For those of you with real jobs: The slacker’s new bible. A guide to getting by in the corporate, drone-ridden world. (Hint: if you have time to read this and feel you have to be pretending to do real work while reading this, it applies to you.)
Monthly Archives: September 2005
Volunteer to help with the Hurricane Katrina PeopleFinder
If you’re reading this now, you have the skills to help out with the Katrina PeopleFinder Project.
From Rebecca McKinnon’s blog, RConversation:
After Katrina many friends and family members have been separated and left with no clear way to find each other. Hundreds of internet web sites are gathering hundreds, and probably thousands, of entries about missing persons or persons who want to let others know theyÂ‚Ã„Ã´re okay.
The problem is: the data on these sites has no particular form or structure. So it’s almost impossible for people to search or match things up. Plus there are dozens of sites – making it hard for a person seeking lost loved ones to search them all.
The Katrina PeopleFinder Project NEEDS YOUR HELP to enter data about missing and found people from various online sources. WeÂ‚Ã„Ã´re requesting as little as an hour of your time. All you need to do is help read unstructured posts about missing or found persons, and then add the relevant data to a database through a simple online form.
Thanks to Jon Lebkowsky for letting me know about this effort.
NPR Podcasts (Media RSS)
Still in Beta, NPR is building an index of Podcasts, which you can sort by topic, title or provider.
Of course, regular RSS feeds are available as well. (Please, just put the link for both media player formats on the page for each broadcast, do we really need to go to another page just to select which streaming format? Thanks NPR!)
For the record, I still think “podcast” is a bad name for this media distribution method. Media RSS seems to be more descriptive (because eventually people will also have to say “video podcast” or somesuch and so on…).
Call for Papers: WWW2006 Conference
New notice for participation at the 15th Annual World Wide Web conference in Edinburgh, Scotland (one of my favorite cities).
I will be a reviewer again this year in the Browsers and User Interface track, where there are usually a number of amazing systems and interfaces. Here’s some text describing the track:
The Browsers and User Interfaces track at WWW’2006 focuses on promoting novel research directions and providing a forum where researchers, theoreticians, and practitioners can introduce new approaches, paradigms, applications, share their knowledge and opinions about problems and solutions related to accessing and interacting with data , services, and other humans over the Web. We invite original papers describing both theoretical and experimental research including (but not limited to) the following topics:
- Browsers and user experience on mobile devices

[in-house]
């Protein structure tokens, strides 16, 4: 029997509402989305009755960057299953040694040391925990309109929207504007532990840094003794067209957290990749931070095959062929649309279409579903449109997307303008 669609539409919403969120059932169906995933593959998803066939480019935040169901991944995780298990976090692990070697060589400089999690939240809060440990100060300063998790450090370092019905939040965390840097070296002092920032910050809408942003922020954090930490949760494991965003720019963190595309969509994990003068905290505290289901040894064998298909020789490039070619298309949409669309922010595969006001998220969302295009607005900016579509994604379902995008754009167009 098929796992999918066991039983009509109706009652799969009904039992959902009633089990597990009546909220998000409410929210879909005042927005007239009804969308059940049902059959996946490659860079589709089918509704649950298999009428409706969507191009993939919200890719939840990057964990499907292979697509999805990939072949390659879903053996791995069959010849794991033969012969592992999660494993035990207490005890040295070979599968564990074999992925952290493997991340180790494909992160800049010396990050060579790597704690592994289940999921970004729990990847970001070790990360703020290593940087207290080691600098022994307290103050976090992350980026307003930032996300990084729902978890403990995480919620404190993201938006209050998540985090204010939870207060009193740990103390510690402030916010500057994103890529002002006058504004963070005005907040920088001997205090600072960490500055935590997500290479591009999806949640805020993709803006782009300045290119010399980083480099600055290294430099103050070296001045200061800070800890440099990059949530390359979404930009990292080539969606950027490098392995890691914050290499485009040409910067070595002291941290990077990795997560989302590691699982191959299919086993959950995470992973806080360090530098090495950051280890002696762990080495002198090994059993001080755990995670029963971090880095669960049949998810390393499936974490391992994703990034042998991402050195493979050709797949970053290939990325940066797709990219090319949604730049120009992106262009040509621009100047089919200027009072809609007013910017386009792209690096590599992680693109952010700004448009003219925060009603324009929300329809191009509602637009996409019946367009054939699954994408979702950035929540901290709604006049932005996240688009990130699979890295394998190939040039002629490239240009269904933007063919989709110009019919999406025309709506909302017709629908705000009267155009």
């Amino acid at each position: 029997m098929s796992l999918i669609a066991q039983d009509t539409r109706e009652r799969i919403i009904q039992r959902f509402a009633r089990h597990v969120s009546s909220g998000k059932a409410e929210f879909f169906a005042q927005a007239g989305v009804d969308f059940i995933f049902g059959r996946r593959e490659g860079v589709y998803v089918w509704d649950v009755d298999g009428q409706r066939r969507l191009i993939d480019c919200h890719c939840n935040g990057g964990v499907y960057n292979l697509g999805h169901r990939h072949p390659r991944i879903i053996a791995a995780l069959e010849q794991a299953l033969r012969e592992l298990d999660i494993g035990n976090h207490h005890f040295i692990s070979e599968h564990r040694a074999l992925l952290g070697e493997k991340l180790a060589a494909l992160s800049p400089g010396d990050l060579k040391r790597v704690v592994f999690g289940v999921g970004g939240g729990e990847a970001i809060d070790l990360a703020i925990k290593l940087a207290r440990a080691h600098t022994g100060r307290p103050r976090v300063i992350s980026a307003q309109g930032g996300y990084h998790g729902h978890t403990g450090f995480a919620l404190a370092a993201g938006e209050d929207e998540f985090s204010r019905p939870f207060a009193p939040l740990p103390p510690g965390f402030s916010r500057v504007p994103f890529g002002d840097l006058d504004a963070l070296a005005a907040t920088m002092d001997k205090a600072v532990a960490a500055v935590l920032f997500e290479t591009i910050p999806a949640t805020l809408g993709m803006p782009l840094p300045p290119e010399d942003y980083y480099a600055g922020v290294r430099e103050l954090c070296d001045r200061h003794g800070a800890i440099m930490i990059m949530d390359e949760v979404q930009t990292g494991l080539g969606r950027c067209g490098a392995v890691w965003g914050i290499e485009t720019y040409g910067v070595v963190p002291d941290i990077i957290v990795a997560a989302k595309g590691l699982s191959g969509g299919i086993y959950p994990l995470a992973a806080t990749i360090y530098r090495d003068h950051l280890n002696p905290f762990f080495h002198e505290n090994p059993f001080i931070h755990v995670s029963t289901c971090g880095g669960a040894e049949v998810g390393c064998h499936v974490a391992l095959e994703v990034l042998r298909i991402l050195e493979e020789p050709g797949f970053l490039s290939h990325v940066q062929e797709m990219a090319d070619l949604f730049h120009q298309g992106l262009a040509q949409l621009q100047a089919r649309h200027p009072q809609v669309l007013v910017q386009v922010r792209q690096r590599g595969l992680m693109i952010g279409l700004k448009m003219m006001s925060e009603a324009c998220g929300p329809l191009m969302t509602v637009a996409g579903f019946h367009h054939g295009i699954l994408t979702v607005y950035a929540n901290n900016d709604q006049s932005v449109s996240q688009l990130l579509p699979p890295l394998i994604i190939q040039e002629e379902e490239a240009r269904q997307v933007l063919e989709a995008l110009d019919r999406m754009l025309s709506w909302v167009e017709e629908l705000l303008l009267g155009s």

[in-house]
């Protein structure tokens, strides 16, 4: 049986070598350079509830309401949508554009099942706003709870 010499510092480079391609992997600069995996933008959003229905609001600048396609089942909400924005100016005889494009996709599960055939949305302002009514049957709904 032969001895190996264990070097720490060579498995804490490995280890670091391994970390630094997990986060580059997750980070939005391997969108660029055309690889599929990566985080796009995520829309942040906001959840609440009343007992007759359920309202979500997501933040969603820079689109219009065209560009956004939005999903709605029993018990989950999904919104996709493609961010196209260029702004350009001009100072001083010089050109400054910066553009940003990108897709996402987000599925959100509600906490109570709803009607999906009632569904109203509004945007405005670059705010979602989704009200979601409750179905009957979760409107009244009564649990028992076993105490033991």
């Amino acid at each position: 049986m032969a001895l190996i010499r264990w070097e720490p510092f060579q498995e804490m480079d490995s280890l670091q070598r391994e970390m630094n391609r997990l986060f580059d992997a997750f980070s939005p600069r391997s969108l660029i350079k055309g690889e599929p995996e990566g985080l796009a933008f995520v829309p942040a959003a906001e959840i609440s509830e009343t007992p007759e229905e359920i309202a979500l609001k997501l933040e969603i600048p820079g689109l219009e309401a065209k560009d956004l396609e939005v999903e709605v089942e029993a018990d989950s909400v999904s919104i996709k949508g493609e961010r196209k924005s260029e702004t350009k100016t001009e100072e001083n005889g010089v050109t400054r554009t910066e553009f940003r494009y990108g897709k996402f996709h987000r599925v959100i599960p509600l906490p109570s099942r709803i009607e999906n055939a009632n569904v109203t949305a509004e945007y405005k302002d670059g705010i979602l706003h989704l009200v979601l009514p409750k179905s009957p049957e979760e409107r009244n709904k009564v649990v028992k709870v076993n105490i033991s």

- Browser interoperability
- Novel client-side applications
- Multimodal interfaces, including speech interaction
- Information visualization on the Web
- Multilingual Web content design
- Novel browsing and navigation paradigms
- Web interaction with the real world, including robotics and sensor networks
- Adaptive Web displays and Web personalization
- Ubiquitous web access, shared displays, and wearable computing
- Web usability and user experience
- Web accessibility
- Web-based collaboration and collaborative Web use
- Web-logs and online journalism
Hope to see you there.
Study of Yahoo and Google Indices
A fresh approach at some analysis of which search engine has a more comprehensize index: A Comparison of the Size of the Yahoo and Google Indices. It would be interesting to see this study at another order of magnitude, perhaps with MSN included. What I like best is that the study authors released the code for the tests. I seem to be finding that more academics are providing code to let others attempt to verify their study firsthand, build on the study to make relatable comparisons, and most importantly to prodive the opportunity for peer review of the code logic of what the study claims.
See you in Seattle in September (10-15)
I will be in Seattle soon for some work and fun, approximately September 10th through the 15th. I’ll be visiting with some of the smart people at MSN Search on Monday the 12th, so if you’re at Microsoft and have some loose time that matches up with mine, let’s chat!
Tuesday and Wednesday I will be participating in the Seattle Innovation Symposium, a wonky kind of academic thinkfest tasked with building an agenda for innovation in information technology research.
I have purposefully built some free time into this trip, so if you’re in the Seattle area and we know each other or you just think it might be interesting to get together and talk, I will try and coordinate a group meetup on demand. Just send me an email or post a comment right here.
(Forgive the aliteration in my post title, but at least I’m not an anxious anchor in a powerful post.) And of course, my trip will be guilt-free since I will have just verified my backups.
Mining and automating adding buddies in Google Talk
Did you know that anyone with a gmail address by default has a Google Talk ID? Just for fun, I did a grep though all my email files for addresses that match the pattern “@gmail.com” and did a quick regex insert for some of them to the blist.xml file that GAIM and Adium use to keep your buddy lists. This was an easy way (well for me at least) to add a group of people to my buddy list. Next time one of your new invites logs on, they get an invitation from you to be added to their Google Talk buddy list.
So if you get an invite from me, now you know why… Well maybe not actually why, but at least you know how.
If I didn’t send you an invite, try me. I’ll give you just one guess at my Google Talk ID.
Kung Fu Hustle
Too much hustle, not enough kung fu.